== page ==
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#ASGWorthy Murphy raking for red-hot Nats

Second baseman homers, tallies 4 hits in rout of A's
MLB.com @JamalCollier

OAKLAND -- A year after he shattered almost every one of his career-high offensive statistics, Daniel Murphy is on pace to match or break those numbers again. His excellence since joining the Nationals continued during Washington's 13-3 drubbing of the A's on Friday night, and Murphy was once again in the center of it.

He matched a career high with four hits, including a solo homer in the third inning, as he continued to compile another strong season. Murphy, who leads National League second basemen on the Esurance MLB All-Star Game Ballot, is now hitting .335/.388/.574 with 10 home runs.

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OAKLAND -- A year after he shattered almost every one of his career-high offensive statistics, Daniel Murphy is on pace to match or break those numbers again. His excellence since joining the Nationals continued during Washington's 13-3 drubbing of the A's on Friday night, and Murphy was once again in the center of it.

He matched a career high with four hits, including a solo homer in the third inning, as he continued to compile another strong season. Murphy, who leads National League second basemen on the Esurance MLB All-Star Game Ballot, is now hitting .335/.388/.574 with 10 home runs.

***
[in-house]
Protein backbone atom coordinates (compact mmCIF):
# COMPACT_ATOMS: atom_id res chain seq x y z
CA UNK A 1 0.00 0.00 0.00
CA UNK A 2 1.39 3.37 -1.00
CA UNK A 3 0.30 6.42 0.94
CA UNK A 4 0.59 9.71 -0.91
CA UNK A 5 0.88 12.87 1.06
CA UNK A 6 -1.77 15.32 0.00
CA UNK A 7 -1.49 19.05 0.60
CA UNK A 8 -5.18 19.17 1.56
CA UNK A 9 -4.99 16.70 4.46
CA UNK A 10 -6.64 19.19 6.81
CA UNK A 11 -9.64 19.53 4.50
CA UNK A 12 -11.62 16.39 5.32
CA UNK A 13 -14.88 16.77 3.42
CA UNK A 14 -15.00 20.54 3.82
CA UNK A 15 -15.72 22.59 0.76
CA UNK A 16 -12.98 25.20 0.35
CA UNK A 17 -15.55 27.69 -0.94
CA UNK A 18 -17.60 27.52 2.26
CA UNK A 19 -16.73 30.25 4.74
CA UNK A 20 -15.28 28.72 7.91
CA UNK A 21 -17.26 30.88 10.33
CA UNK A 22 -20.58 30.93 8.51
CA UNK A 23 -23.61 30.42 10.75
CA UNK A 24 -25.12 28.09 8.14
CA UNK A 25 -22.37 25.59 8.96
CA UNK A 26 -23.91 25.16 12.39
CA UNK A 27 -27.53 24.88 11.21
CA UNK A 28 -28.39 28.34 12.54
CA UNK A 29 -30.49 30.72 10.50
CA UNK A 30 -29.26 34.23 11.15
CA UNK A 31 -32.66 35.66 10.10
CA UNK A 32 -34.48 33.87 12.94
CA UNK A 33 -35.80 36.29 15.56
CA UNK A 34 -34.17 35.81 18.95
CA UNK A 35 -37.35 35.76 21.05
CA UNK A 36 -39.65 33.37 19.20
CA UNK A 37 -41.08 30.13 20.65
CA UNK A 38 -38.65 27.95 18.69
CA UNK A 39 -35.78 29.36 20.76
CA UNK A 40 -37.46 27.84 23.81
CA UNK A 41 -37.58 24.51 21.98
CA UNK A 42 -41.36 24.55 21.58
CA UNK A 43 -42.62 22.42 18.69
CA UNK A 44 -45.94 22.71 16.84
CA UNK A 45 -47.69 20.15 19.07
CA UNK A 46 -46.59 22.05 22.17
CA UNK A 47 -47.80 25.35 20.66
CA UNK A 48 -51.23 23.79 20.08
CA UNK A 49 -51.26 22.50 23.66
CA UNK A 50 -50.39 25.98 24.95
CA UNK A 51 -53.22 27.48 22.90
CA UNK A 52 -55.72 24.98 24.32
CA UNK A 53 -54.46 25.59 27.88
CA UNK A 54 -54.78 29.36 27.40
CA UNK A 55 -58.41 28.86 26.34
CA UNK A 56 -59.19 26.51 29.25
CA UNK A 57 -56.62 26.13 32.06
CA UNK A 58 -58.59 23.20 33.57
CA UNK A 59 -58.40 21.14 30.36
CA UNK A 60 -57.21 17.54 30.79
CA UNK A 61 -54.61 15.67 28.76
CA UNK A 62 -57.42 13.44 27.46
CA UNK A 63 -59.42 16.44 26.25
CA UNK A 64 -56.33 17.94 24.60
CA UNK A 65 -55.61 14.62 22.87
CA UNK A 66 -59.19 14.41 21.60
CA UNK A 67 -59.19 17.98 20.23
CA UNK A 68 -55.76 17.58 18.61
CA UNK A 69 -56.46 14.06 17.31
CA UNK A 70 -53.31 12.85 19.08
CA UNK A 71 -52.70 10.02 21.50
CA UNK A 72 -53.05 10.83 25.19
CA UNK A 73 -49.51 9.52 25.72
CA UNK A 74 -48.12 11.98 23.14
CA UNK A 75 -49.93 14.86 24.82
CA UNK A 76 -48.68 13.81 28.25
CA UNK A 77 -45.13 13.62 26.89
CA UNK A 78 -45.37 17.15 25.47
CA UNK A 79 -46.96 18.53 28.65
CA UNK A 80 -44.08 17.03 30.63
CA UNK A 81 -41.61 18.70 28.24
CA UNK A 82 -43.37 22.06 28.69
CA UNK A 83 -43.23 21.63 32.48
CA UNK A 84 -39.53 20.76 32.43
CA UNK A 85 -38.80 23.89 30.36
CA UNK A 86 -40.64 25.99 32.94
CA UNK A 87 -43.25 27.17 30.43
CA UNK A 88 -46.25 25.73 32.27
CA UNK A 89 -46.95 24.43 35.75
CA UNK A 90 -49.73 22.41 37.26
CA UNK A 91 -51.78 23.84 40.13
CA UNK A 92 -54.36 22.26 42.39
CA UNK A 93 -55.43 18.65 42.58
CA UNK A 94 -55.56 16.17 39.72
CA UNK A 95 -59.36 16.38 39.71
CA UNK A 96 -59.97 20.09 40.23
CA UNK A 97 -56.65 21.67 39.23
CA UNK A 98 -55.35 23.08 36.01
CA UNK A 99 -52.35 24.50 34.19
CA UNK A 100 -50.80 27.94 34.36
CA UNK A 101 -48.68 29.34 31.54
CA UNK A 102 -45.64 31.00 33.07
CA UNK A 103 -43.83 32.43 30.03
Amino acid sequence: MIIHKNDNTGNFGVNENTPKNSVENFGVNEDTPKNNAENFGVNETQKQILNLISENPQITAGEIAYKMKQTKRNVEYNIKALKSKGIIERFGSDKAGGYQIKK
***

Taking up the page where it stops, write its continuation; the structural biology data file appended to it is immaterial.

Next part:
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"He has an idea, and it starts with an idea," manager Dusty Baker said. "And an idea turns into a reality. He uses the whole field, that's the key. He's good against left and right. And he thinks he can hit. That's the other part of it. You have to be very confident in your ability, but he's very humble about it at the same time."

Cast your Esurance All-Star ballot for Murphy and other #ASGWorthy players

Murphy's idea amounts to a gameplan at the plate and his obsession with talking hitting spills over to his teammates. The Nationals' offense has been one of the best in baseball this season, and Friday night they collected 20 hits and scored 13 runs without Bryce Harper in the lineup.

"We were able to put sustained pressure on the opposing pitcher," Murphy said. "Anytime you get traffic on the basepaths, it opens up holes. … It just puts the opposing pitcher in high-leverage situations."

Murphy's career renaissance since the second half of the 2015 season has been well-documented, but if there was any concern that perhaps he would eventually slow down or revert to the player he once was, it should have faded by now. He has transformed himself in the later stages of his career and Baker believes it will only continue.

"He takes care of himself," Baker said. "And so barring injury, this should go on for a while."

Jamal Collier covers the Nationals for MLB.com. Follow him on Twitter at @jamalcollier.

Daniel Murphy